|Mary Catherine Gervin Smith about 1900.|
Mom told me stories--none very pretty--about growing up in rural poverty in Avery County, N.C., with a mother who was strict, Biblical and unbending. Mom's older sister, Mabel, was rebellious and left home early. I always thought of Mabel as a free soul. Others referred to her differently.
My grandmother, Cora Barwick Buchanan McCourry, was the queen of the family, a stern and generally humorless matriarch. I have no idea where Mom's wonderfully dark sense of humor came from. Probably not Cora, though.
My father's mother, Mary Catherine Gervin Smith, was also a stern, humorless woman of Irish extract hell-bent on maintaining the family's status in Johnson City, Tenn. Mary Catherine, a redhead with--I'm guessing here--green eyes (hence mine), married an ambitious, uneducated, hard-working man who rose to found his own construction company and earn impressive amounts of money during his lifetime. He built a goodly portion of Johnson City, I am told. George Washington Smith died on the way to church in 1940, not yet 50 years old. I know little more about him, other than he liked my mother a lot. Something Mary Catherine decidedly did not.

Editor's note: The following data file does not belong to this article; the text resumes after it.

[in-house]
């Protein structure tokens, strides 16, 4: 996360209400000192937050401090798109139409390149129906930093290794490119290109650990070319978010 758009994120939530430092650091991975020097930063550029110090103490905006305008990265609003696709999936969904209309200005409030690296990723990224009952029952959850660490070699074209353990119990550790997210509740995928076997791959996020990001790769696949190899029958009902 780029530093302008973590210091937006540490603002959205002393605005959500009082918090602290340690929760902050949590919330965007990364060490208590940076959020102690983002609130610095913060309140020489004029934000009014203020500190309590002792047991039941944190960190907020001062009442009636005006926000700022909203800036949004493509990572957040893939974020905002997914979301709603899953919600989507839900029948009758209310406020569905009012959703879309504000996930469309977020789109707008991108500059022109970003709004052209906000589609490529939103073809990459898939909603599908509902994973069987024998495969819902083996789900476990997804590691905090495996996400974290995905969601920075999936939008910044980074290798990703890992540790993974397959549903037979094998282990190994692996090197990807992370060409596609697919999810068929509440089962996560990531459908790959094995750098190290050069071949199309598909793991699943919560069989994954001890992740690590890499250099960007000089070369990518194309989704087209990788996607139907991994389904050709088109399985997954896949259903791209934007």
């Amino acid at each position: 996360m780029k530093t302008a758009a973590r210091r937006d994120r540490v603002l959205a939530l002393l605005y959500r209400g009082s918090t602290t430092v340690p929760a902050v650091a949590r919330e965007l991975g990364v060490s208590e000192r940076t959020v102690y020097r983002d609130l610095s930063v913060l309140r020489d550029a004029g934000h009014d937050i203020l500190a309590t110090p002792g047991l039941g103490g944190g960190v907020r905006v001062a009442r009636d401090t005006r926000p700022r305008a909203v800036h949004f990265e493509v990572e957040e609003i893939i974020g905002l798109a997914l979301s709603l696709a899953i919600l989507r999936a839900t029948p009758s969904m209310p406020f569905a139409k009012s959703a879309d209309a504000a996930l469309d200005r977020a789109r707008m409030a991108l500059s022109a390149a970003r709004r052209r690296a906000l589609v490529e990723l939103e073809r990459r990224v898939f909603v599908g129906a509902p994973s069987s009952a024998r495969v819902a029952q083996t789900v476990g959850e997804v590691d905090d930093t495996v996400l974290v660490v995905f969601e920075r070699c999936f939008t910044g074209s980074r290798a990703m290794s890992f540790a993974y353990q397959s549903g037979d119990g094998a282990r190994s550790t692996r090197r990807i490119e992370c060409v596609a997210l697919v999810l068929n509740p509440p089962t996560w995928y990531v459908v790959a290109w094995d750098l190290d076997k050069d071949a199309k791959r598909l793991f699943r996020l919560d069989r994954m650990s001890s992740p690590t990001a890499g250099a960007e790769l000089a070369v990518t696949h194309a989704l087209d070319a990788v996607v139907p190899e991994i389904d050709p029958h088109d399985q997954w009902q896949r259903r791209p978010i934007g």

Mom (Opal Dane McCourry Smith) told me that her mother-in-law was always dismissive of her because she was poor. She was never good enough for her mother-in-law's blond-haired, college-educated, athletic, intelligent golden boy, George Edwards Smith. Mom was quite beautiful, which I'm sure gave Mary Catherine fits and which I know Dad celebrated. They were married in 1934, shortly after Dad graduated from Virginia Tech.
In any case, I will take what little I know of Mary Catherine and Cora and wish them a happy Mother's Day. My guess is they could use it.